neighbor participate with another can, or noise maker. When you are
home, use the terms "no bark" when training. Give this command when
leaving the house. Leave for short periods at first, slowly
extending the time away. Try leaving a radio on or tape with
soothing sounds of your voice.
The third step is to keep your dog occupied when you are gone for long periods of time. Give them something to do when you leave such as a special toy and special treats that are only given when you leave. Treats should be something that occupies their time. Try a game such as hide-n-seek with toys and treats or have a surprise visit scheduled from a neighbor or friend (a walk) to break-up the day. Exercise is also a great way to keep your dog from barking. A tired dog is a sleepy dog. Go for an extended walk or run prior to leaving the house.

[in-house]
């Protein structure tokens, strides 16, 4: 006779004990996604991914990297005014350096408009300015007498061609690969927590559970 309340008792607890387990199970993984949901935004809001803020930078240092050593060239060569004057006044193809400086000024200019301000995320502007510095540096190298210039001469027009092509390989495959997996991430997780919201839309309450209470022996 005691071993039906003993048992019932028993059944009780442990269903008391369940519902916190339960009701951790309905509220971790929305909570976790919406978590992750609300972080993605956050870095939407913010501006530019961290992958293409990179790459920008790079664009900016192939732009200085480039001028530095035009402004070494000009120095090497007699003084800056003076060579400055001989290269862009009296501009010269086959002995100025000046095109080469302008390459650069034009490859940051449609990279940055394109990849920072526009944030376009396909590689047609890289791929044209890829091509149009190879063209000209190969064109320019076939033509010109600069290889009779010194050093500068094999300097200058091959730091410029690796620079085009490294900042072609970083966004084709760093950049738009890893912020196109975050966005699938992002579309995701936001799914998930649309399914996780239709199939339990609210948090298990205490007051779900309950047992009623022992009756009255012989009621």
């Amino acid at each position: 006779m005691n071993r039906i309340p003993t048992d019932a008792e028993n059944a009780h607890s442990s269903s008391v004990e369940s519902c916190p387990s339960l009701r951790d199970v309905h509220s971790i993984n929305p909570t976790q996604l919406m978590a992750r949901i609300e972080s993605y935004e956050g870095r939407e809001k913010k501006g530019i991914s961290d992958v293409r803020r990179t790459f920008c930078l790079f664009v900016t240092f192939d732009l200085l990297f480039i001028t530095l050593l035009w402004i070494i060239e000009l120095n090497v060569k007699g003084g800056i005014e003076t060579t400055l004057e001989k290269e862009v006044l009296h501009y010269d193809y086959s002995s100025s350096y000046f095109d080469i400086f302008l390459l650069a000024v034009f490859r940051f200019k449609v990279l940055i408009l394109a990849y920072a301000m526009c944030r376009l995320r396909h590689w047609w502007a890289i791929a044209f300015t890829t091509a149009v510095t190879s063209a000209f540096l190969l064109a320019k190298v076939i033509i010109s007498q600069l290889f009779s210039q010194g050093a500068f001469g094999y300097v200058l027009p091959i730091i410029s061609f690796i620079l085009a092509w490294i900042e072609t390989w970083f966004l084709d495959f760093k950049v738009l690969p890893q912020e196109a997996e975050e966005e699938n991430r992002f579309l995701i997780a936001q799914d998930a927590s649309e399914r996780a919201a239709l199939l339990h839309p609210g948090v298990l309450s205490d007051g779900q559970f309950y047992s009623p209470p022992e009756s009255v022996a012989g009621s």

Watch this video on barking tips:
Dogs dig for coolness, boredom, anxiety and smells. If your
dog only digs during the hot months of summer, try supplying a shaded area or a
child sized pool to cool off in. Try making sure there are no odors
attracting your dog such as animal odors (gophers, cat feces, etc.) or gas
lines. To deter your dog from a favorite spot, you can purchase dog
and cat repellent spray at your local pet store.
We have also heard of putting dog poop in the favorite hole.
Exercise is a great deterrent because a tired dog does not have the energy to
dig holes. If you would like to try distracting your dog from bad
behavior, shake a soda can filled with rocks to get his attention and then
redirect his attention elsewhere.